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I understand the concerns of my constituents over any possible UK military involvement in the Syrian Civil War.

There are real risks associated with any Western intervention. Although the humanitarian urge to do something about the appalling excesses of the Assad regime is a noble one, this may well be a situation where the consequences of action are worse than the consequences of inaction.

I will be attending the Commons debate today and I am pleased that the government has tabled a motion that gives the Commons a separate and later opportunity to vote on military action after the proper UN process has been given time to work.

As a result, I now expect to support tonight’s motion.

However, only if I was convinced that any action by us would genuinely improve the lives or prospects of the Syrian people, without further destabilising the wider region, and strongly deter any future use of chemical weapons could I support any later motion authorising specific intervention.

The text of the motion the Commons will vote on today is below.


The Prime Minister
The Deputy Prime Minister
Secretary William Hague
Secretary Theresa May
Secretary Philip Hammond
Mr Dominic Greive

That this House:

Deplores the use of chemical weapons in Syria on 21 August 2013 by the Assad regime, which caused hundreds of deaths and thousands of injuries of Syrian civilians; Recalls the importance of upholding the worldwide prohibition on the use of chemical weapons under international law;

Agrees that a strong humanitarian response is required from the international community and that this may, if necessary, require military action that is legal, proportionate and focused on saving lives by preventing and deterring further use of Syria’s chemical weapons;

Notes the failure of the United Nations Security Council over the last two years to take united action in response to the Syrian crisis; Notes that the use of chemical weapons is a war crime under customary law and a crime against humanity, and that the principle of humanitarian intervention provides a sound legal basis for taking action;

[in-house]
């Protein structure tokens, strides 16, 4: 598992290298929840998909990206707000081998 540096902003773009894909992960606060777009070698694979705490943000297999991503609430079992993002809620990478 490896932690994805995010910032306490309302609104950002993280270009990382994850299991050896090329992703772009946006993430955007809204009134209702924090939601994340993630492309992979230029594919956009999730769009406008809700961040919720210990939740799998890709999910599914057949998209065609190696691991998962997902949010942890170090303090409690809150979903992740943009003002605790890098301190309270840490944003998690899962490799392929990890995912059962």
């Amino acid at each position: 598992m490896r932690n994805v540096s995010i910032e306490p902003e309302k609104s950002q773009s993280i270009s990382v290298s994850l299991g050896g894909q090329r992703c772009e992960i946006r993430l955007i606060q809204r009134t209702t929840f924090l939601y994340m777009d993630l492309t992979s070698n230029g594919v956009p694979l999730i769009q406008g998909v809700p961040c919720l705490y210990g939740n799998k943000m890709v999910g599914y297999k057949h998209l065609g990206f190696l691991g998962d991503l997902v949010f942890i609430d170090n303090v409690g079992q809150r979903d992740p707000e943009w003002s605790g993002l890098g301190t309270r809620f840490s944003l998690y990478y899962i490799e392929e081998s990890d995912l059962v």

Notes the wide international support for such a response, including the statement from the United Nations Security Council, to “overcome internal disagreements and take action against those who committed this crime, for which the Syrian regime is
responsible”; Believes, in spite of the difficulties at the United Nations, that a United Nations process must be followed as far as possible to ensure the maximum legitimacy for any such action;

Therefore welcomes the work of the United Nations investigating team currently in Damascus, and, whilst noting that the team’s mandate is to confirm whether chemical weapons were used and not to apportion blame, agrees that the United Nations Secretary General should ensure a briefing to the United Nations Security Council immediately upon the completion of the team’s initial mission;

Believes that the United Nations Security Council must have the opportunity immediately to consider that briefing and that every effort should be made to secure a Security Council Resolution backing military action before any such action is taken, and notes that before any direct British involvement in such action a further vote of the House of Commons will take place; and

Notes that this Resolution relates solely to efforts to alleviate humanitarian suffering by deterring use of chemical weapons and does not sanction any action in Syria with wider objectives.


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